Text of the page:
51 Moshe Barasch. Icon: Studies in the History of an Idea. (New York, NY: New York University Press,
1992), p. 113ff.
52 Florovsky, 1974, p. 101.
53 Ibid, p. 110.
54 Ibid, p. 102.
55 Ibid, p. 106.
56 Ibid, p. 107.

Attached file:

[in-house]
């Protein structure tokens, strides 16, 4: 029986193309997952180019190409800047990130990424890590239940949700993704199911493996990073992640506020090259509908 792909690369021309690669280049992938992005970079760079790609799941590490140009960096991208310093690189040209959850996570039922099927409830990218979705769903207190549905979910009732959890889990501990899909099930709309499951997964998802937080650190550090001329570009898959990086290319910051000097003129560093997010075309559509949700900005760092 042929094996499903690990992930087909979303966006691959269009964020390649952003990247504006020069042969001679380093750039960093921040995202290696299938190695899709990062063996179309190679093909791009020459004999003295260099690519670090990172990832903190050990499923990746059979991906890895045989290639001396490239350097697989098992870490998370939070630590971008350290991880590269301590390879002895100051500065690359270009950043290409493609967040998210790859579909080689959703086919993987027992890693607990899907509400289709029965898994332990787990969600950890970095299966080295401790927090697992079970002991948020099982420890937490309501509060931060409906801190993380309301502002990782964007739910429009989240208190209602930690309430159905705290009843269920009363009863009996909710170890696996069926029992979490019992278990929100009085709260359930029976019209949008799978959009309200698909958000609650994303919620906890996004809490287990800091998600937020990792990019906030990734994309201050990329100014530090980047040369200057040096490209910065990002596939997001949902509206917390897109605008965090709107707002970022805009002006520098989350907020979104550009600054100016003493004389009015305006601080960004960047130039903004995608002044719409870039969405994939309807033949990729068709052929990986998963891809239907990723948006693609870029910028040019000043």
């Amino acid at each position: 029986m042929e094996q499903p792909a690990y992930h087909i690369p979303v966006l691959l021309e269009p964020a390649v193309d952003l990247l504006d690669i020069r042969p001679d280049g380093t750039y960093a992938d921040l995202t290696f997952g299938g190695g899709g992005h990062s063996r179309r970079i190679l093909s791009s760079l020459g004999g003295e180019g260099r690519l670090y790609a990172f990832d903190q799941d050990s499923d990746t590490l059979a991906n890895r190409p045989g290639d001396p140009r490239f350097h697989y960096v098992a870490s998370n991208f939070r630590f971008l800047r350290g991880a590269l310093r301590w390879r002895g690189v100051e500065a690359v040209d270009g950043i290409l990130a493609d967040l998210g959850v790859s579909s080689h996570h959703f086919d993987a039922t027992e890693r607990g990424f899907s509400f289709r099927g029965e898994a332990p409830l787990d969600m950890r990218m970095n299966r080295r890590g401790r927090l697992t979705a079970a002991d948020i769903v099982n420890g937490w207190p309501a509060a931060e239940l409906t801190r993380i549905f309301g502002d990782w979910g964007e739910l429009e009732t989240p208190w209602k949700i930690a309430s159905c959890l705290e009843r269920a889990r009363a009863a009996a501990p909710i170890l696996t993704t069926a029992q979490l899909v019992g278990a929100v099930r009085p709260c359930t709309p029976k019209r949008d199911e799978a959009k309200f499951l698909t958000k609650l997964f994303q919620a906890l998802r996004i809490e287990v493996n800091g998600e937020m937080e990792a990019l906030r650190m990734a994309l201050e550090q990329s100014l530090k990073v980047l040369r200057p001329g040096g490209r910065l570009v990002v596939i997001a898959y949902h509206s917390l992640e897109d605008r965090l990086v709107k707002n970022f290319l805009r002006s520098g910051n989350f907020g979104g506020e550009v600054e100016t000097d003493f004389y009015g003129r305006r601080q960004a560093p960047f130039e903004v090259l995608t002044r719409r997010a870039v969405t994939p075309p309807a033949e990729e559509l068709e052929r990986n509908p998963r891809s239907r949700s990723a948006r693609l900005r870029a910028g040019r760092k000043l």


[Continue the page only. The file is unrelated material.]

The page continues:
Identification with a side of the iconoclastic controversy was often more related to social and political factors than theological ideology. During much of this time, monasteries were making money off of “miraculous” icons and the tourism business.57 This caused people to have strong opinions on either side of the dispute. This difficult time during Christian history, the age of iconoclasm, can be divided into three phases.58 These are: